Adapted from the University of Washington Researcher's Guide. Used with permission.
Does the Abstract:
- State the overall objective of the research?
- Succinctly state the specific aims?
- Briefly describe the methods?
- Indicate the long-term goal of the research?
Do the Specific Aims:
- Address the research goals in specific terms (defined objectives that can be reached rather than generalizations)?
- Avoid vague terms such as "describe the process of...", "characterize the phenomenon of...", or "elucidate the mechanism for..."?
- State hypotheses where appropriate?
- Begin with an introductory statement that provides a mini-background?
- Seem clearly related to each other?
- Avoid being a fishing expedition (collecting data with no clear indication of how it will be used)?
- Present a do-able body of work rather than being too broad or ambitious?
Does the Background:
- Begin with a clear statement of the general problem to be addressed?
- Compare, contrast, and critique what others have done (not just catalog it)?
- Show how existing work (literature and/or preliminary data) lays the groundwork for the proposal?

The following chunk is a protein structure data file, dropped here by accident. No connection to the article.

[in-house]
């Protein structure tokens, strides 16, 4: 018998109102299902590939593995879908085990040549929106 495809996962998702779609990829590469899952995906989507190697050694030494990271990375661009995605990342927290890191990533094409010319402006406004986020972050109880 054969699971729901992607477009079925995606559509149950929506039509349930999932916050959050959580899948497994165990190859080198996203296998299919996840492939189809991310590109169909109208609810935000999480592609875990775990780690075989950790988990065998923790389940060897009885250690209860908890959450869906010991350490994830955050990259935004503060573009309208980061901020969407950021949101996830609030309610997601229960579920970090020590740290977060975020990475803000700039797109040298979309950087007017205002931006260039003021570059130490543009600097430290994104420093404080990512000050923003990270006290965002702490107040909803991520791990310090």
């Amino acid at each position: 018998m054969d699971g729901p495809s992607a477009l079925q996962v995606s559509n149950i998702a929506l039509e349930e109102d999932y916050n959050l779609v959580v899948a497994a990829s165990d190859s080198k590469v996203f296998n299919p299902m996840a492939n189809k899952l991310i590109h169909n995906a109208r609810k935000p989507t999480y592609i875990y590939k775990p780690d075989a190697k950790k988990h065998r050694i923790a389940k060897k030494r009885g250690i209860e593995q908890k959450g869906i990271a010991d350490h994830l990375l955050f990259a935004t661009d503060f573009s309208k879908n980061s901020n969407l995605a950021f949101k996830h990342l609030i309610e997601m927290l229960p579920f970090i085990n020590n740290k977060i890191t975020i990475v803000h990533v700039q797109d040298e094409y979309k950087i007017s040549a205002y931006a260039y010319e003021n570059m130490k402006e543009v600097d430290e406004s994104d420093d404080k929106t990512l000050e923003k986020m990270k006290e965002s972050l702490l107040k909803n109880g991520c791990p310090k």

- Cite original literature rather than reviews whenever possible?
- Avoid citing so many papers that the PI comes across as unselective?
- Explain how the studies will fill a gap or solve a problem?
- Raise questions that the reviewers might pose, then answer them immediately?
- End with a summary of the main points?
Does the Preliminary Data section:
- Include only data pertinent to the proposal?
- Demonstrate the PI's expertise with the techniques and methods to be used?
- Use clear, readable graphs or charts instead of tables or text whenever possible?
- Avoid putting too many curves on one graph?
- Assure that curves on graphs are distinguishable from each other after photocopying?
- Provide graphs with legends and labels that make them understandable, separate from adjacent text?
- Use appropriate statistics?
- Summarize findings at the end of each section and state their importance?
- End with an overall summary?
Does the Experimental Design/Methods section:
- First give an overview of the experimental design, then give details of the methods?
- Relate the design and methods back to each specific aim?
- Use diagrams and flowcharts to explain complex protocols?
- Give enough detail to demonstrate adequate knowledge without crowding page limits?
- Make good use of space by referring to standard methods papers or protocol books where appropriate?
- Make good use of space by referring to the preliminary data section when methods are described there?
- Give examples of expected results and how they will interpreted?
- Anticipate pitfalls and explain how they will be dealt with?
- Provide a time line that proves that the project is not overly ambitious?